Adaptive PD-L1 upregulation was evident from increasing PD-L1 expression and a Th1-dominant immune filtrate in responding tumors (In nonresponders, investigators noted minimal CD8+ T-cell infiltration and no activation of T-cells.)

    In a subpopulation of patients, according to investigator John Powderly, MD, from Carolina BioOncology, therapy with MPDL3280A led to T-cell reactivation and evidence for restored antitumor immunity—a rationale, along with the totality of evidence, for use of MPDL3280A as monotherapy in select patients with advanced or metastatic solid tumors.

    “Our data suggest that PD-L1 IHC status in the microenvironment may be associated with antitumor response. And patients with higher baseline expression of cytotoxic Th-1 T-cell markers, as per the immunochip MRA assay, appear to respond favorably if they have that Th1 signature at baseline,” said Powderly in summary remarks.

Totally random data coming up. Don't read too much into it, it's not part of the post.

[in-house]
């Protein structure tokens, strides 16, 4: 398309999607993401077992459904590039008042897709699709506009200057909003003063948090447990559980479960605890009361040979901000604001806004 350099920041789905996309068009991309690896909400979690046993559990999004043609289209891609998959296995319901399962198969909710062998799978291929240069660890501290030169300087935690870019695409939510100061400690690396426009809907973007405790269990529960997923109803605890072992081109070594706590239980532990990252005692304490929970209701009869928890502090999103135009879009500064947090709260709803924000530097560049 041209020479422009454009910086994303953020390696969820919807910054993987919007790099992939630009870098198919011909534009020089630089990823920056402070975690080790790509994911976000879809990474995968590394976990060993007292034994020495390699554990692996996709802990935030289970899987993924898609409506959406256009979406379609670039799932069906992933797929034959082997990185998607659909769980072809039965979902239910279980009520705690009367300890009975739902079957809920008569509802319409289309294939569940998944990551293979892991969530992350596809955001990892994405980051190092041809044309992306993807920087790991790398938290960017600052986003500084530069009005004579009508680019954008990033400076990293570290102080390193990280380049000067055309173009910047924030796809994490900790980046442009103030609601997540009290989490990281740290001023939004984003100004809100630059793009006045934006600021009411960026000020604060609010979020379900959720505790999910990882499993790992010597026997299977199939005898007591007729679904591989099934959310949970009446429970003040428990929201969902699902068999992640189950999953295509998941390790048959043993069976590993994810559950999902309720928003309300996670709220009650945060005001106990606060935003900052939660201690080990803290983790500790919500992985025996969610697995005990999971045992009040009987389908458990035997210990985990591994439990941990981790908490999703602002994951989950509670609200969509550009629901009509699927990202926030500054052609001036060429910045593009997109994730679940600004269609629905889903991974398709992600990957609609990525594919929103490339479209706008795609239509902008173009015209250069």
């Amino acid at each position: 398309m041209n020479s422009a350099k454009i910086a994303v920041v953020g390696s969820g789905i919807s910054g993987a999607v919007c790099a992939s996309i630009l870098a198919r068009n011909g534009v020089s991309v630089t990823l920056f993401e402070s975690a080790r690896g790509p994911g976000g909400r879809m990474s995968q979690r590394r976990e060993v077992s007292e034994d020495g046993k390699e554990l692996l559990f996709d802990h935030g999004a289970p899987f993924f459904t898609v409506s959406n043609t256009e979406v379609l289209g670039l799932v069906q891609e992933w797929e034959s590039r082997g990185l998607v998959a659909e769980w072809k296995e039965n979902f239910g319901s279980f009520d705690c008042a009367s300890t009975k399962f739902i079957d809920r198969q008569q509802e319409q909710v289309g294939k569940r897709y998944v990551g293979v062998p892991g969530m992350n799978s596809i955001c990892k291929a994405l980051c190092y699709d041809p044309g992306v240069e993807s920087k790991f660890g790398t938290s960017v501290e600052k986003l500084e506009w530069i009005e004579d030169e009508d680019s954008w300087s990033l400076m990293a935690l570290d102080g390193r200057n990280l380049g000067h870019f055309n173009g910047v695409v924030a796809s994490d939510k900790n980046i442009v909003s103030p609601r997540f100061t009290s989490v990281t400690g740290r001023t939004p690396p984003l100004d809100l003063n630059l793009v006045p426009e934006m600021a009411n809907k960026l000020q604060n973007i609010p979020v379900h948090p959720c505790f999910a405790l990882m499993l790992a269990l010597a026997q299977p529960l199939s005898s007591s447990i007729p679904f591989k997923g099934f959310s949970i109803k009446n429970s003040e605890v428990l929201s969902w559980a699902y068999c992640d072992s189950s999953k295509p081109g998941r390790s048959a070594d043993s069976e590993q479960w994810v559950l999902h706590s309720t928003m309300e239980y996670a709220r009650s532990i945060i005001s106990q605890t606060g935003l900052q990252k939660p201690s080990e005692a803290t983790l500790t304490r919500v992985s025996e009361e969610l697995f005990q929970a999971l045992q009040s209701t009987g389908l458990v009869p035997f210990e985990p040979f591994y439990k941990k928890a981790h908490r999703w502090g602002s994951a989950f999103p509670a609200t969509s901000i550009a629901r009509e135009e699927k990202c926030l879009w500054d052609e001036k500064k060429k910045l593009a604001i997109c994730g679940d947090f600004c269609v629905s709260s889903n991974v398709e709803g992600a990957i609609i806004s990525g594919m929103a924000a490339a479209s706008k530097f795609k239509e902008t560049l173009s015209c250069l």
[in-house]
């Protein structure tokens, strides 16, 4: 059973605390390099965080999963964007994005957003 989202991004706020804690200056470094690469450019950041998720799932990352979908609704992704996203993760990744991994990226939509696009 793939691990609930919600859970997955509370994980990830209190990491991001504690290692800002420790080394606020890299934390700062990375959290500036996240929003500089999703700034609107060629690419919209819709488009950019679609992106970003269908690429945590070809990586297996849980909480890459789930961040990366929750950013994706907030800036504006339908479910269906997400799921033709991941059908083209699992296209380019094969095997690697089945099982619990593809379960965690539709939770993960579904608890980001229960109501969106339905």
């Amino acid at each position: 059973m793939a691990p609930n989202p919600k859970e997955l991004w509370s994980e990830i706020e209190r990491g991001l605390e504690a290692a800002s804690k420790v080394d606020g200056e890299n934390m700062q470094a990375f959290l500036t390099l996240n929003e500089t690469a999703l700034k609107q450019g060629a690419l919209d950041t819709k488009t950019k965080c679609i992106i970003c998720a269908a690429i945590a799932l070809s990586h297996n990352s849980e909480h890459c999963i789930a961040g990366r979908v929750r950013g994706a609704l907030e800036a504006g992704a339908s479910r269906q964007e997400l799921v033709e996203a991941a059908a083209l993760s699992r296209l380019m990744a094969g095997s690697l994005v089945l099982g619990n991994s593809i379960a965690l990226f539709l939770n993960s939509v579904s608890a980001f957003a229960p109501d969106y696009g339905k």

• A study evaluating the genetic subtype of metastatic melanoma, in particular NRAS-mutant melanoma, found that genetic subtype plays a role in predicting clinical benefit from immune- based therapy in BRAF wild-type metastatic melanoma.5 Patients with NRAS-mutant multiple metastatic melanoma, a distinct subtype of the disease that is associated with poor prognoses, received increased clinical benefit from immune-based therapy versus patients with BRAF/NRAS wild-type metastatic melanoma. There are currently no effective small-molecule inhibitors that specifically target NRAS, such as are available to treat BRAF-mutant metastatic melanoma. For this analysis, there were 173 patients with metastatic melanoma who underwent clinical genotyping for NRAS or BRAF mutation and were found to be BRAF wild-type, and were treated with either interleukin-2, ipilimumab, or anti-PD-1 (nivolumab) therapy. Patients with NRAS mutation had improved clinical outcomes in terms of response rate (32% vs 18%; P =.042) and clinical benefit rate (49% vs 30%; P =.012). NRAS mutation best predicted benefit (vs wild-type) for anti-PD-1/PDL1 therapy (response rate, 78% vs 19%; P =.002; clinical benefit rate, 78% vs 29%; P =.013). No significant differences were observed for interleukin-2 treatment.